Africa is one of the highest quality coffee producers in the world. To boost Africa’s coffee industry Africa’s stakeholders to launch the US$950 million ‘Africa Coffee Facility’ (ACF).
Coffee is a primary source of income for more than 12 million households in Africa and contributes a significant proportion of tax income in a number of these countries.
It is against this backdrop the Inter African Coffee Organisation (IACO) has joined forces with the Centre for Agriculture and Biosciences International (CABI) and the International Coffee Organization (ICO) to launch the US$950 million ‘Africa Coffee Facility’ (ACF) to boost Africa’s coffee industry and achieve a 40 percent increase in high-quality exports worth US$5 billion a year.
“The ACF is an ambitious fund which seeks to attract private and public sector investment to transform Africa’s coffee industry from a subsistence to a commercial or entrepreneurial approach where millions of smallholder coffee farms will see their livelihoods significantly enhanced.” Said, Dr. Fred Kawuma, Secretary-General of the IACO.
The ACF is projected to transform Africa’s coffee production – currently 10 percent of the global coffee market – into a vibrant and resilient industry again.
The leading exporter value of African countries is recorded by Ethiopia – $762.8m annually, followed by Uganda – $468.4m, Kenya – US$229.5m and Tanzania – US$129.2m.
Mwangi Kiunjuri, Cabinet Secretary, Ministry of Agriculture Livestock and Fisheries stated, “We need to build the capacity of our smallholder producers as well as revamp our producer organizations, empower women and the youth through entrepreneurship development. This includes a value chain transformation from a subsistence to an entrepreneurial orientation among our farmers.”
The Government of Kenya assigned 3 billion Kenya Shillings (USD 30 million) for a coffee producer’s development.
For the first time ever Donors and Partners Conference was held under the theme “financing the African coffee value chain through the Africa Coffee Facility”. This was attended by bilateral donors, banks, development partners, development partners, and the coffee farming community amongst other stakeholders, foundations and private sector.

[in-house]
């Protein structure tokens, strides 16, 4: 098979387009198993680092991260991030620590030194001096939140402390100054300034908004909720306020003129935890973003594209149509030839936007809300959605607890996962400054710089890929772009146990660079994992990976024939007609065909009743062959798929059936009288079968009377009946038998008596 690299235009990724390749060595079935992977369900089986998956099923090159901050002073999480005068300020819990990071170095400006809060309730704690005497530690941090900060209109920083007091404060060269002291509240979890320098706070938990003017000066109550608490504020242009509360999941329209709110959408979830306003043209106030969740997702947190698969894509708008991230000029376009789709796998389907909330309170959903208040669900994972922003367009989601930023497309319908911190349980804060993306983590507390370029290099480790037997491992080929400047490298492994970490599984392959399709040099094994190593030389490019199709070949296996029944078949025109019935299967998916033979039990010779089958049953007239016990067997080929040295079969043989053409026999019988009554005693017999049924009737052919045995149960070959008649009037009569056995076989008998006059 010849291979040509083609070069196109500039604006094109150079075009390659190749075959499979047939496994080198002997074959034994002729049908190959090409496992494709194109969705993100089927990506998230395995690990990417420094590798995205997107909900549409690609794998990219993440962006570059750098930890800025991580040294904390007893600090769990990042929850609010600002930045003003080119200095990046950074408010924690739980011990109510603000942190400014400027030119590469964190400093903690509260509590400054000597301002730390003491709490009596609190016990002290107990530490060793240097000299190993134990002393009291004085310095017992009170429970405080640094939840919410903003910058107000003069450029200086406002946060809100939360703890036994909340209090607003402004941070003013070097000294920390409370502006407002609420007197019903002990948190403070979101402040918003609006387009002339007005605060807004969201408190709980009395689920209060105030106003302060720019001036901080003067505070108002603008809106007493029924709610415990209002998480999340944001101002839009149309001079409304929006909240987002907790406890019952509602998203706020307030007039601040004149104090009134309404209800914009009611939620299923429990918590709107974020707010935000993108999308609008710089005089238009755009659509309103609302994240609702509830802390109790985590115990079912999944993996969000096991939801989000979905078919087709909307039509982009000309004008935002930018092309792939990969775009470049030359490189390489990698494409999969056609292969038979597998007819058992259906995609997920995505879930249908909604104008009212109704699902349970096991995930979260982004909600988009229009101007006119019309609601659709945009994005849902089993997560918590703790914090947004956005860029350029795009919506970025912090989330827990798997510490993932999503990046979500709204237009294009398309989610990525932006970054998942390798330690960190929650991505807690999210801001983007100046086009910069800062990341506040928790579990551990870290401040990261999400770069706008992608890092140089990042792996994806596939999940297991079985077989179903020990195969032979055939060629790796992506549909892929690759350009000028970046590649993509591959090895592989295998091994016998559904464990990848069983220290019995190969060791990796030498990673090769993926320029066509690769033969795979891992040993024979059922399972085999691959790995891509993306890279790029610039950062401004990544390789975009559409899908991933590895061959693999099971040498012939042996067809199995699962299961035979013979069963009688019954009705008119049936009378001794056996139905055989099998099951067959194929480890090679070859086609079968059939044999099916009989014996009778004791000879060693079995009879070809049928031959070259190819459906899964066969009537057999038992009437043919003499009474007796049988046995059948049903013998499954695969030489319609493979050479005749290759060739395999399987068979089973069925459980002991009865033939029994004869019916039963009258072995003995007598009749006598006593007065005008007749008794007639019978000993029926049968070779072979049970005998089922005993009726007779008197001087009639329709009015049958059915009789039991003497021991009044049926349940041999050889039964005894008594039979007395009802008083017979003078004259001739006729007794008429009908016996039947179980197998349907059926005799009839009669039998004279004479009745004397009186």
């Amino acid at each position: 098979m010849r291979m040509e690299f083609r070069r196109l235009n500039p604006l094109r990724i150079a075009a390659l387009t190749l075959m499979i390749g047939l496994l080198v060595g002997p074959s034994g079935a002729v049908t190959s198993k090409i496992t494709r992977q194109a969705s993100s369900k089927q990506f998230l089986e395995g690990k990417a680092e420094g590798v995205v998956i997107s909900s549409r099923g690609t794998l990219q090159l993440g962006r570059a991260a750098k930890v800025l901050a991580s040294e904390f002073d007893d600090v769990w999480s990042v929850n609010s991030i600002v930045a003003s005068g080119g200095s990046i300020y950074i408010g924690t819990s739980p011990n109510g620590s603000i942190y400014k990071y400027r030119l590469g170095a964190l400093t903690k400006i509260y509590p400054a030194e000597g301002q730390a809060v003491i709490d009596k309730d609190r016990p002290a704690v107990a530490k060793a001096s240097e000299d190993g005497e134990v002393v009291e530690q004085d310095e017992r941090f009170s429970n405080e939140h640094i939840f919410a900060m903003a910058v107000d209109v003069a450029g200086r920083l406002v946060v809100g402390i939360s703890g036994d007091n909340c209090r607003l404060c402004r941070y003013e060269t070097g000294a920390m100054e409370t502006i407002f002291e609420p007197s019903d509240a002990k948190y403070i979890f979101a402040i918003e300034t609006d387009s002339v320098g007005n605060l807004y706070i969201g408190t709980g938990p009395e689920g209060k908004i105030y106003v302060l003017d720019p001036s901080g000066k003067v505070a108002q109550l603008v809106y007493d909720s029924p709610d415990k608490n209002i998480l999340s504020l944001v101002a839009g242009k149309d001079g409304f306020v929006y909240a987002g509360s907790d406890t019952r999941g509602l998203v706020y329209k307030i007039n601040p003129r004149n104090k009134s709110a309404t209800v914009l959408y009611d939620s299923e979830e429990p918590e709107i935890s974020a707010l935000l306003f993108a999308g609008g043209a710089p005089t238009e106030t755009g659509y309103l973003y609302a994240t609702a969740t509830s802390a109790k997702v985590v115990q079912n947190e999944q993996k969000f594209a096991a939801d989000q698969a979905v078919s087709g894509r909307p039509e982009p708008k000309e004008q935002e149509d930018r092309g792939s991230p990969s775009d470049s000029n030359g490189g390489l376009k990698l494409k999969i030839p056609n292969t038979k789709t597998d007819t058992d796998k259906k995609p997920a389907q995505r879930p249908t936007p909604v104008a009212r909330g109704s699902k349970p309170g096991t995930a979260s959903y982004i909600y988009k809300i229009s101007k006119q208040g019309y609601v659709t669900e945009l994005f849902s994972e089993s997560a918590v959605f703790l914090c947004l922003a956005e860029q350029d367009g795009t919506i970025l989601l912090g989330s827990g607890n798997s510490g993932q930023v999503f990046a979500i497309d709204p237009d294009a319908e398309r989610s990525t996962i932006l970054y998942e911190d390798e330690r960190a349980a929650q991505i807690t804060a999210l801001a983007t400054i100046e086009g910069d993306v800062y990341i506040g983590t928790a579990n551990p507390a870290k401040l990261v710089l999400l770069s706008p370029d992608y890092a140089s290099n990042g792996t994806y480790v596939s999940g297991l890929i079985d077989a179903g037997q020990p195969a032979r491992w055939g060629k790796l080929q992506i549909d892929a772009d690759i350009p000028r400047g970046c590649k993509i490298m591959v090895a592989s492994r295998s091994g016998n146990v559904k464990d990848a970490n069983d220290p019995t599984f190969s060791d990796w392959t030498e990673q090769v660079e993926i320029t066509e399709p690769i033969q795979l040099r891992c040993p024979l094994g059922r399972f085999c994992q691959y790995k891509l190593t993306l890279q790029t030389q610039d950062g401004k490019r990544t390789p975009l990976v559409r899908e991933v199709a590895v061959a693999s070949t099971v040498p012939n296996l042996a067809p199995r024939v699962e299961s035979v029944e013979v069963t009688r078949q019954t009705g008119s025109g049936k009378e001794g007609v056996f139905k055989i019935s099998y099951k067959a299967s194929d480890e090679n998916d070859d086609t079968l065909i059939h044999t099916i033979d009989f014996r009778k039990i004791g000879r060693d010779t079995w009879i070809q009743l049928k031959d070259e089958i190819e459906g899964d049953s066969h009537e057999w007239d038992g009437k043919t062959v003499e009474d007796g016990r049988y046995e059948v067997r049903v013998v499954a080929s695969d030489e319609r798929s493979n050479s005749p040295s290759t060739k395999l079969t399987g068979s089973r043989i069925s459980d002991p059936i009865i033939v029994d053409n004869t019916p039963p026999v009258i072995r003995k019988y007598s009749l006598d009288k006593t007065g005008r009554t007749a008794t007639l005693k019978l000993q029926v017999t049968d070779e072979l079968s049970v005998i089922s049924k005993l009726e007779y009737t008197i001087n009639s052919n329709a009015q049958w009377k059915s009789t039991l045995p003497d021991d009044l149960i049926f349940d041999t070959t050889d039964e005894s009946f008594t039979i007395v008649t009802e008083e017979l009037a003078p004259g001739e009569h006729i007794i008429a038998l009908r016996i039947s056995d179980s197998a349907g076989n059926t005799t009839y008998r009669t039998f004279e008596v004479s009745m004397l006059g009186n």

It is anticipated that the ACF, which will be hosted by Afreximbank, will also develop and promote domestic consumption of coffee set against the challenges of climate change and the need to empower younger farmers and women into the sector.
The strategic aims of the ACF over its 10-year tenure will be to invest $500m on building a sustainable coffee supply, $100m on improving demand, market linkages and investments, $200m on putting in place climate change adaptation and environmentally resilient practices and $150m promoting knowledge management and dissemination.
The initial funding of almost $1bn is expected to achieve in the first five years.
Partners and potential donors at the forum heard how Africa’s coffee value chain must-see vast improvements in production and cooperative systems, many of which have either failed or collapsed, in order to compete in the global market place.
Dr. Denis Seudieu, Chief Economist, the International Coffee Organization, said, “Although many initiatives have been taken in some countries, many challenges still hamper the achievement of a sustainable coffee sector in Africa. However, there’s an opportunity to move the African coffee sector from a subsistence to an entrepreneurial one. This will enable our farmers to have sustainable income generation and the long-term security of their livelihoods.”
Part of the ACF’s mission, in looking to improve the quality of Africa’s coffee free from crop pests and diseases, making it safe to consumers – an area in which CABI specializes.
Dr. Morris Akiri, Regional Director, CABI Africa, said, “CABI is delighted to be working in partnership to help create an African coffee industry which is resilient to climate change and strong enough to compete and succeed in a highly competitive and often volatile global market. ”
He added that the organization will not only work to help put the latest knowledge and skills on coffee pest management into farmers’ hands in the field but also to disseminate information, skills and best practice along with all points of the coffee value chain.